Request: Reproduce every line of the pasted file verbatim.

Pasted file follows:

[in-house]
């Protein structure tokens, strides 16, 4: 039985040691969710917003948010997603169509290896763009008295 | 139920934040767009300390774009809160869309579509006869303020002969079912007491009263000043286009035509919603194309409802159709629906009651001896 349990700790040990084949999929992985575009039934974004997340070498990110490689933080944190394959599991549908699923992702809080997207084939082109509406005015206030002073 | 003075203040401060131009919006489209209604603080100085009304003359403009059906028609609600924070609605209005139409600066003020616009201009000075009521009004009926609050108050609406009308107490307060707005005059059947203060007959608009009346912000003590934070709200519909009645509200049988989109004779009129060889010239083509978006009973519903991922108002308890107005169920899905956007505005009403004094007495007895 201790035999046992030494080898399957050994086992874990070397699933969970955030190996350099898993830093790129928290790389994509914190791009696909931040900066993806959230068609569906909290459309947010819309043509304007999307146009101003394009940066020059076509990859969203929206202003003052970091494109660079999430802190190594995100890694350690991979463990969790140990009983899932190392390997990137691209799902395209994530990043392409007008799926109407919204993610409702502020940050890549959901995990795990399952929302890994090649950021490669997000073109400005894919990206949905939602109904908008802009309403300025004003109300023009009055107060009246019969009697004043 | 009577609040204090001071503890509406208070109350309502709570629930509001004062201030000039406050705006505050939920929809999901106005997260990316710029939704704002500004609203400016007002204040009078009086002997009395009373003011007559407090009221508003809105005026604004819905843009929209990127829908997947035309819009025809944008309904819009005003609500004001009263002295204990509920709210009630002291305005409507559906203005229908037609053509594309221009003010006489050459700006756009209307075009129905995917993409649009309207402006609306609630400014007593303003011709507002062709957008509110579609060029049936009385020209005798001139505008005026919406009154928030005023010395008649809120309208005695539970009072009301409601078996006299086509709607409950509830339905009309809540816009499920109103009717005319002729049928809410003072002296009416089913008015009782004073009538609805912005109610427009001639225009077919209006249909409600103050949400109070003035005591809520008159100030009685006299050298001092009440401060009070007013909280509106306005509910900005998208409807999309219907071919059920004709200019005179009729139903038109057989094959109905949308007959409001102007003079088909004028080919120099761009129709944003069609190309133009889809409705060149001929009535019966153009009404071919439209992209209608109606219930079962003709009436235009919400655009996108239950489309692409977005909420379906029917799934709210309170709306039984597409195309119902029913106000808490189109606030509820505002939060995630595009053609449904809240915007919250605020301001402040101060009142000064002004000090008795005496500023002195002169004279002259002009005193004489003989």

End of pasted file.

[in-house]
């Protein structure tokens, strides 16, 4: 039985040691969710917003948010997603169509290896763009008295 | 139920934040767009300390774009809160869309579509006869303020002969079912007491009263000043286009035509919603194309409802159709629906009651001896 349990700790040990084949999929992985575009039934974004997340070498990110490689933080944190394959599991549908699923992702809080997207084939082109509406005015206030002073 | 003075203040401060131009919006489209209604603080100085009304003359403009059906028609609600924070609605209005139409600066003020616009201009000075009521009004009926609050108050609406009308107490307060707005005059059947203060007959608009009346912000003590934070709200519909009645509200049988989109004779009129060889010239083509978006009973519903991922108002308890107005169920899905956007505005009403004094007495007895 201790035999046992030494080898399957050994086992874990070397699933969970955030190996350099898993830093790129928290790389994509914190791009696909931040900066993806959230068609569906909290459309947010819309043509304007999307146009101003394009940066020059076509990859969203929206202003003052970091494109660079999430802190190594995100890694350690991979463990969790140990009983899932190392390997990137691209799902395209994530990043392409007008799926109407919204993610409702502020940050890549959901995990795990399952929302890994090649950021490669997000073109400005894919990206949905939602109904908008802009309403300025004003109300023009009055107060009246019969009697004043 | 009577609040204090001071503890509406208070109350309502709570629930509001004062201030000039406050705006505050939920929809999901106005997260990316710029939704704002500004609203400016007002204040009078009086002997009395009373003011007559407090009221508003809105005026604004819905843009929209990127829908997947035309819009025809944008309904819009005003609500004001009263002295204990509920709210009630002291305005409507559906203005229908037609053509594309221009003010006489050459700006756009209307075009129905995917993409649009309207402006609306609630400014007593303003011709507002062709957008509110579609060029049936009385020209005798001139505008005026919406009154928030005023010395008649809120309208005695539970009072009301409601078996006299086509709607409950509830339905009309809540816009499920109103009717005319002729049928809410003072002296009416089913008015009782004073009538609805912005109610427009001639225009077919209006249909409600103050949400109070003035005591809520008159100030009685006299050298001092009440401060009070007013909280509106306005509910900005998208409807999309219907071919059920004709200019005179009729139903038109057989094959109905949308007959409001102007003079088909004028080919120099761009129709944003069609190309133009889809409705060149001929009535019966153009009404071919439209992209209608109606219930079962003709009436235009919400655009996108239950489309692409977005909420379906029917799934709210309170709306039984597409195309119902029913106000808490189109606030509820505002939060995630595009053609449904809240915007919250605020301001402040101060009142000064002004000090008795005496500023002195002169004279002259002009005193004489003989």